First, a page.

Each of the boys, ages 11 to 16 and with no diving experience, was guided out by a pair of divers though rocky, muddy and water passages that in places were just a crawl space.

The method was extremely risky, but dwindling oxygen levels in the cave and fears of more monsoon rains to come made a decision urgent. Relatively mild weather and a massive effort to pump out water created a window of opportunity. And the confidence of the diving team, and expertise specific to the cave, grew after its first successful mission Sunday.

The boys were in isolation in the hospital to prevent infections by outsiders. But family members have seen at least some of the boys from behind a glass barrier, and after a period of time with no problems, the family members would be allowed closer while dressed in sterilized clothing.

Health officials have also previously said the boys would get a mental health evaluation, to address any problems caused by their ordeal. Outside experts have said the group identity of the soccer teammates and their youth would aid their ability to recover.

Thai media listen Chiang Rai province acting Gov. Narongsak Osatanakorn, who is leading the ongoing rescue operation of the soccer team and coach trapped in a flooded cave, during a press conference in Mae Sai, Chiang Rai province, northern Thailand, Tuesday, July 10, 2018.Thai Navy SEALs say all 12 boys and their coach were rescued from the cave, ending an ordeal that lasted more than 2 weeks. (AP Photo/Sakchai Lalit)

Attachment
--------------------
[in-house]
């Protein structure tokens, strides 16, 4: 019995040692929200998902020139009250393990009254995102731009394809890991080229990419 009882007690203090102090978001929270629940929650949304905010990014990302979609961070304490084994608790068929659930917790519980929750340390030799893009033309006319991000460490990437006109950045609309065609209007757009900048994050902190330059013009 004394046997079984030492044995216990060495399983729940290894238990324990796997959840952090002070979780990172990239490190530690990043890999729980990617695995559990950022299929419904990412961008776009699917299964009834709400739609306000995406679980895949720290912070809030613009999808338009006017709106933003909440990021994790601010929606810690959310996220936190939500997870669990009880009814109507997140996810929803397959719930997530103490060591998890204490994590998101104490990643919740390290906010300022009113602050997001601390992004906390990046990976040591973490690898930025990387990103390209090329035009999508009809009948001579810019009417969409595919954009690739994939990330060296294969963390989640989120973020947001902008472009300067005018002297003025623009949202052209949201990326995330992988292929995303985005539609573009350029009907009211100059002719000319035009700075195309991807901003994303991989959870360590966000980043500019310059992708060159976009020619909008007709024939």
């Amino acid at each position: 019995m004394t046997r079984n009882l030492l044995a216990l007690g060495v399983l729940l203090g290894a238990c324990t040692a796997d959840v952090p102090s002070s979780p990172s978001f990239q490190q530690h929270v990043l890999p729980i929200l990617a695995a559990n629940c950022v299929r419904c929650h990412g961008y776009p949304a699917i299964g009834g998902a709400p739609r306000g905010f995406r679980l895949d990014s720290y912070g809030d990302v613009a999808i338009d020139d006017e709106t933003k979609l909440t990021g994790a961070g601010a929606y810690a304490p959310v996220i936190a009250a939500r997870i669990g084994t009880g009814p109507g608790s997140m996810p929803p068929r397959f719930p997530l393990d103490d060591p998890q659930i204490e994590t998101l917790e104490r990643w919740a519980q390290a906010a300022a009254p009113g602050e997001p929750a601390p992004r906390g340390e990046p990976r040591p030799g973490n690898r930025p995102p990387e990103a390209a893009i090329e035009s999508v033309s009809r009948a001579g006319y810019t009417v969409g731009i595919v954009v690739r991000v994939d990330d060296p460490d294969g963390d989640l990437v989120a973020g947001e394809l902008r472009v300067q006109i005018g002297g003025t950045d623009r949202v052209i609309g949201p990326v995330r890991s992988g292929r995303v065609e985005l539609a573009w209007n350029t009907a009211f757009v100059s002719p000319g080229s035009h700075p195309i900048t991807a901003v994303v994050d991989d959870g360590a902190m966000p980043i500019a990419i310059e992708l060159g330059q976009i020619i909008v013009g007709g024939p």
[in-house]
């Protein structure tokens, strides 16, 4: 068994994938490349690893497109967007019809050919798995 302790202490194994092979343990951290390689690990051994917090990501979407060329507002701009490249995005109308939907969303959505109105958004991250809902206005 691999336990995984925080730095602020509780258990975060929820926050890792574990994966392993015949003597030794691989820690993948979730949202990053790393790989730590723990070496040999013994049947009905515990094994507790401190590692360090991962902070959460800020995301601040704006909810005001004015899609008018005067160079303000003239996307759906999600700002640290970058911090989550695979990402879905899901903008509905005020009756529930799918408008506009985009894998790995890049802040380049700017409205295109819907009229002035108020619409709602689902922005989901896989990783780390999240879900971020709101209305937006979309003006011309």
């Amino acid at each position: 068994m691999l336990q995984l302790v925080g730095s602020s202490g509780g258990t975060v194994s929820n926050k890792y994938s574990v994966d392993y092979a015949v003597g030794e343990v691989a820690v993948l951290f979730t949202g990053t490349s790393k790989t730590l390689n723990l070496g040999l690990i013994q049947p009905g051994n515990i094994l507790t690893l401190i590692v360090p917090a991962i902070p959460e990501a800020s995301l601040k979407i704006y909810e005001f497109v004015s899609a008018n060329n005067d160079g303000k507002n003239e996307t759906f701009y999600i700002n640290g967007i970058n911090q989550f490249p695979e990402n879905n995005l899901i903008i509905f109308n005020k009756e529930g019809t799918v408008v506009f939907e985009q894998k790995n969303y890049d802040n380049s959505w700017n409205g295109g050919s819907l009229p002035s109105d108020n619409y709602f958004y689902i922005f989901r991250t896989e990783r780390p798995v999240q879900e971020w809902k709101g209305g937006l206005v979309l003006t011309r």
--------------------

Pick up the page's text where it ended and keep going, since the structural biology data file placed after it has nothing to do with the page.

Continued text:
Students pray at Maesaiprasitsart school where six out of the rescued 12 boys study as they cheer the successful rescue in the Mae Sai district in Chiang Rai province, northern Thailand, Wednesday, July 11, 2018. A daring rescue mission in the treacherous confines of a flooded cave in northern Thailand has saved all 12 boys and their soccer coach who were trapped deep within the labyrinth, ending a grueling 18-day ordeal that claimed the life of an experienced volunteer diver and riveted people around the world. (AP Photo/Johnson Lai)
An ambulance believed to be carrying one of the rescued boys from the flooded cave heads to the hospital in Chiang Rai as divers evacuated the remaining boys and their coach trapped at Tham Luang cave in the Mae Sai district of Chiang Rai province, northern Thailand, Tuesday, July 10, 2018. Thai Navy SEALs say all 12 boys and their coach were rescued from the cave, ending an ordeal that lasted more than 2 weeks. (AP Photo/Vincent Thian)
FILE - In this June 27, 2018, file photo, a Thai Buddhist monk prays for 12 boys and their soccer coach, in Mae Sai, Chiang Rai province, northern Thailand. For the boys and their coach, we have only a hint of what it might have been like. But for the rest of us, watching from afar as the world’s journalists beamed us live shots and the unknowable became known drip by captivating drip, we knew only one thing: It was hard to look away. (AP Photo/Sakchai Lalit, File)